The first aim of this study was to investigate the links between literacy, working memory and theory of mind in children with intellectual disability. Earlier studies have demonstrated these relationships in typically developing children.
This was investigated in 48 children with intellectual disability (mental age = 6:7 years, chronological age = 12:4 years). Mental age was assessed with the block design test of the WISC-III, i.e. the Swedish version of the WISC-R. Working memory was tested with six tests (digit span forward and backward, listening span with and without dual task, clown span [visuospatial test where participants had to recall placement of dots put on a drawing of a clown. The test was an adaption of the “Mr Peanut”-test.] with and without dual task). Theory of mind was tested with 6 tests (Sally Anne test of 1st and 2nd order theory of mind, own developed tests to minimize working memory load on the theory of mind task for 1st and 2nd order theory of mind, irony, and social blunders). Literacy was tested with 3 tests (comprehension of written words, comprehension of written sentences, and comprehension of written stories).
Factor analyses was made for the three concepts (working memory, theory of mind, and literacy) and the following factors were found: visuospatial working memory (loading on clown span with and without dual task), phonological working memory (loading on digit span and listening span both with and without dual task), Sally Anne theory of mind (loading on Sally Anne tests of 1st and 2nd order theory of mind), working memory free theory of mind (loading on own developed for 1st and 2nd order theory of mind), Advanced theory of mind (loading on own developed tests of irony, and social blunders), Literacy (loading on comprehension of written words and comprehension of written sentences. Comprehension of written stories did not load on the factor). There are intercorrelations between working memory, theory of mind, and Literacy, but not for all factors of all variables. All intercorrelations between the factors are shown in Table 1.
Table 1. Intercorrelations between six variables of working memory (WM), theory of mind (ToM) and literacy: Visuospatial working memory, phonological working memory, Sally Anne theory of mind, working memory free theory of mind, advanced theory of mind and literacy. The six variables were created through factor analysis.
* Correlation significant at the 0.05 level (onetailed). ** Correlation significant at the 0.01 level (onetailed).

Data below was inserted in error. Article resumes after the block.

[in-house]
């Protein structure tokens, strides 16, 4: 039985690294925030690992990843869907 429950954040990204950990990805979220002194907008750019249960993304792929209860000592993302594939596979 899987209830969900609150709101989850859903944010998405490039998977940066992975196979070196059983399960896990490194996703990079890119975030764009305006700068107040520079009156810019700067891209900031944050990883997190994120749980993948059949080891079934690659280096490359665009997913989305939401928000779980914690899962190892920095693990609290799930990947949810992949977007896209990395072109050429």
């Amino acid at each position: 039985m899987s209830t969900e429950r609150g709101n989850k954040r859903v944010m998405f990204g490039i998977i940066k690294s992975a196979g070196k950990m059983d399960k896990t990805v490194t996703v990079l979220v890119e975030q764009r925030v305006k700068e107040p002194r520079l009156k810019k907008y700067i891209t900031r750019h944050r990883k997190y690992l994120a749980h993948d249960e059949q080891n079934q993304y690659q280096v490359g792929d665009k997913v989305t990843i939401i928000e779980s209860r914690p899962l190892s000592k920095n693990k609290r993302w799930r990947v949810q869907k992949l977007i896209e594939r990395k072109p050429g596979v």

The second aim of this study was to examine if training of theory of mind also would improve literacy. A computerized theory of mind training program was developed. The program showed social situations (with pictures and speech) and the trainee had to chose from three given alternatives of what happened in the situation. Feedback (speech and instructions to choose another alternative) was given if the answer was wrong. The program adapted the level of difficulty according to performance.
One group (n = 21, mental age = 6:6 years, chronological age = 12:5 years) got computerized theory of mind training 15 minutes a day for 5 weeks at school. They improved their theory of mind ability compared to a group (n = 27, mental age = 6:8 years, chronological age = 12:3 years) that got similar computerized mathematical training (Interaction effect in an analysis of variance, F(1, 44) = 4.97, p < .05, partial η2 = .10). Literacy improved equally in both groups, which means that there was no transfer effect to literacy. The same was true for working memory. It was investigated if the training effect was dependent on any initial skills, but no significant correlations could be found between training gain and initial working memory, theory of mind and literacy abilities in the theory of mind training group.
The conclusion is that working memory, theory of mind and literacy correlates in children with intellectual disability, but improving theory of mind through training does not necessarily improve literacy or working memory.
EARLI, Fostering Communities of Learners, August 25-29, Amsterdam, The Netherlands